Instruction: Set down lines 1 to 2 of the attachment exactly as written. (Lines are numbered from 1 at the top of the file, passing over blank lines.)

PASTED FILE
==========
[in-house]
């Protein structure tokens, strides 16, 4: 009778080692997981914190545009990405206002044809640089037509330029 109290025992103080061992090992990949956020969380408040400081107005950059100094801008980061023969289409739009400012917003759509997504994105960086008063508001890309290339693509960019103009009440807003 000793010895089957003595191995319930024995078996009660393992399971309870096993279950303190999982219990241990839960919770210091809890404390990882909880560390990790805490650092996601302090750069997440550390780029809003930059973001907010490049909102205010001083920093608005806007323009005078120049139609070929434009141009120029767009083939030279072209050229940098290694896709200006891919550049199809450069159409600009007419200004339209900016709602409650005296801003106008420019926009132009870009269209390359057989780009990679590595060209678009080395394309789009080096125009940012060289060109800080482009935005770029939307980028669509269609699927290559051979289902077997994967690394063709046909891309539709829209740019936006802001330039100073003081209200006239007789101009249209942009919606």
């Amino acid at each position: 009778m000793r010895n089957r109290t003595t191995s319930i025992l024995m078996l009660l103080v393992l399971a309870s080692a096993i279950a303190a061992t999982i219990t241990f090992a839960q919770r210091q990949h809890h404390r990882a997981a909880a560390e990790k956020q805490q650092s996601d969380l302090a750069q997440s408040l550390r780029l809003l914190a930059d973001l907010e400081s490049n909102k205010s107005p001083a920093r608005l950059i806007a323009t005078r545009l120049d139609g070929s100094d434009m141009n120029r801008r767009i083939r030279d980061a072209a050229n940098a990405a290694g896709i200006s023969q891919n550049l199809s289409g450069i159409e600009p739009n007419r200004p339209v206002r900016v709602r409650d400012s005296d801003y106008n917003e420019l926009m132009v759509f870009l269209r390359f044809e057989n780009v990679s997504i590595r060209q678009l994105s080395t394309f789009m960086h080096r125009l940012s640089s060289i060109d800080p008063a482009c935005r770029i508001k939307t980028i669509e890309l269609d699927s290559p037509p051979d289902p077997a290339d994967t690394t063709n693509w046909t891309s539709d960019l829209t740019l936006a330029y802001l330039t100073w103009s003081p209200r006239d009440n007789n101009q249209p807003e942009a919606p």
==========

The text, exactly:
[in-house]
């Protein structure tokens, strides 16, 4: 009778080692997981914190545009990405206002044809640089037509330029 109290025992103080061992090992990949956020969380408040400081107005950059100094801008980061023969289409739009400012917003759509997504994105960086008063508001890309290339693509960019103009009440807003 000793010895089957003595191995319930024995078996009660393992399971309870096993279950303190999982219990241990839960919770210091809890404390990882909880560390990790805490650092996601302090750069997440550390780029809003930059973001907010490049909102205010001083920093608005806007323009005078120049139609070929434009141009120029767009083939030279072209050229940098290694896709200006891919550049199809450069159409600009007419200004339209900016709602409650005296801003106008420019926009132009870009269209390359057989780009990679590595060209678009080395394309789009080096125009940012060289060109800080482009935005770029939307980028669509269609699927290559051979289902077997994967690394063709046909891309539709829209740019936006802001330039100073003081209200006239007789101009249209942009919606």